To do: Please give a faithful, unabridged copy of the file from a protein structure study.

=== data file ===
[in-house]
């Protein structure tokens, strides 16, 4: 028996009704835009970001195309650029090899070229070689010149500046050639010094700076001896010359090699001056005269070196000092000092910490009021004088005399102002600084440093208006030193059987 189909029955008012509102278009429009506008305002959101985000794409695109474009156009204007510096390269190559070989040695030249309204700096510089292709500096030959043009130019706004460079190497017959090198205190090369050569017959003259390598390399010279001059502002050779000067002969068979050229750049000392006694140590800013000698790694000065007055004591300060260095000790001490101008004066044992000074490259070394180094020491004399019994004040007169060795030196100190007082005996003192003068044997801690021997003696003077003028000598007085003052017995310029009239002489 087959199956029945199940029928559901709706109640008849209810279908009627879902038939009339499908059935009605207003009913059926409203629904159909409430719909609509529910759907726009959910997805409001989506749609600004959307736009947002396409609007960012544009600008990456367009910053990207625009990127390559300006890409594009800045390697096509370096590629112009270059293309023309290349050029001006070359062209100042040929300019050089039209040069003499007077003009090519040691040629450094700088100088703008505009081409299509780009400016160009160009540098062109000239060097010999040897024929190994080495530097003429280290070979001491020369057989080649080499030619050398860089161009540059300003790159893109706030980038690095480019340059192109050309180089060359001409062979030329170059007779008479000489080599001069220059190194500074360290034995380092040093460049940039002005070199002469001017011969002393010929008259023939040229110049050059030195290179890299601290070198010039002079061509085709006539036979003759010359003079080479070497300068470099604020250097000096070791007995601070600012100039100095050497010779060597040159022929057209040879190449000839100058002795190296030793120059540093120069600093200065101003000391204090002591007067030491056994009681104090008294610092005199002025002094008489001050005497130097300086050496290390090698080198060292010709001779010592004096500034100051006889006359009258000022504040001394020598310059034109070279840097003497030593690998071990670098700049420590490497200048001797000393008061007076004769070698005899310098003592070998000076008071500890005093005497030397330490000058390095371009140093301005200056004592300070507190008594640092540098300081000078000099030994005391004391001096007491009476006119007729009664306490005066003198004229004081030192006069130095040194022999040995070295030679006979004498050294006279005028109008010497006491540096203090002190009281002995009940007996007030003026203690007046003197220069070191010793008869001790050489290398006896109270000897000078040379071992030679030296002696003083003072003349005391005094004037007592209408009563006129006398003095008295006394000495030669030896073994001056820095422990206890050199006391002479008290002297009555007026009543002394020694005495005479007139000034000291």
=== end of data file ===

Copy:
[in-house]
């Protein structure tokens, strides 16, 4: 028996009704835009970001195309650029090899070229070689010149500046050639010094700076001896010359090699001056005269070196000092000092910490009021004088005399102002600084440093208006030193059987 189909029955008012509102278009429009506008305002959101985000794409695109474009156009204007510096390269190559070989040695030249309204700096510089292709500096030959043009130019706004460079190497017959090198205190090369050569017959003259390598390399010279001059502002050779000067002969068979050229750049000392006694140590800013000698790694000065007055004591300060260095000790001490101008004066044992000074490259070394180094020491004399019994004040007169060795030196100190007082005996003192003068044997801690021997003696003077003028000598007085003052017995310029009239002489 087959199956029945199940029928559901709706109640008849209810279908009627879902038939009339499908059935009605207003009913059926409203629904159909409430719909609509529910759907726009959910997805409001989506749609600004959307736009947002396409609007960012544009600008990456367009910053990207625009990127390559300006890409594009800045390697096509370096590629112009270059293309023309290349050029001006070359062209100042040929300019050089039209040069003499007077003009090519040691040629450094700088100088703008505009081409299509780009400016160009160009540098062109000239060097010999040897024929190994080495530097003429280290070979001491020369057989080649080499030619050398860089161009540059300003790159893109706030980038690095480019340059192109050309180089060359001409062979030329170059007779008479000489080599001069220059190194500074360290034995380092040093460049940039002005070199002469001017011969002393010929008259023939040229110049050059030195290179890299601290070198010039002079061509085709006539036979003759010359003079080479070497300068470099604020250097000096070791007995601070600012100039100095050497010779060597040159022929057209040879190449000839100058002795190296030793120059540093120069600093200065101003000391204090002591007067030491056994009681104090008294610092005199002025002094008489001050005497130097300086050496290390090698080198060292010709001779010592004096500034100051006889006359009258000022504040001394020598310059034109070279840097003497030593690998071990670098700049420590490497200048001797000393008061007076004769070698005899310098003592070998000076008071500890005093005497030397330490000058390095371009140093301005200056004592300070507190008594640092540098300081000078000099030994005391004391001096007491009476006119007729009664306490005066003198004229004081030192006069130095040194022999040995070295030679006979004498050294006279005028109008010497006491540096203090002190009281002995009940007996007030003026203690007046003197220069070191010793008869001790050489290398006896109270000897000078040379071992030679030296002696003083003072003349005391005094004037007592209408009563006129006398003095008295006394000495030669030896073994001056820095422990206890050199006391002479008290002297009555007026009543002394020694005495005479007139000034000291």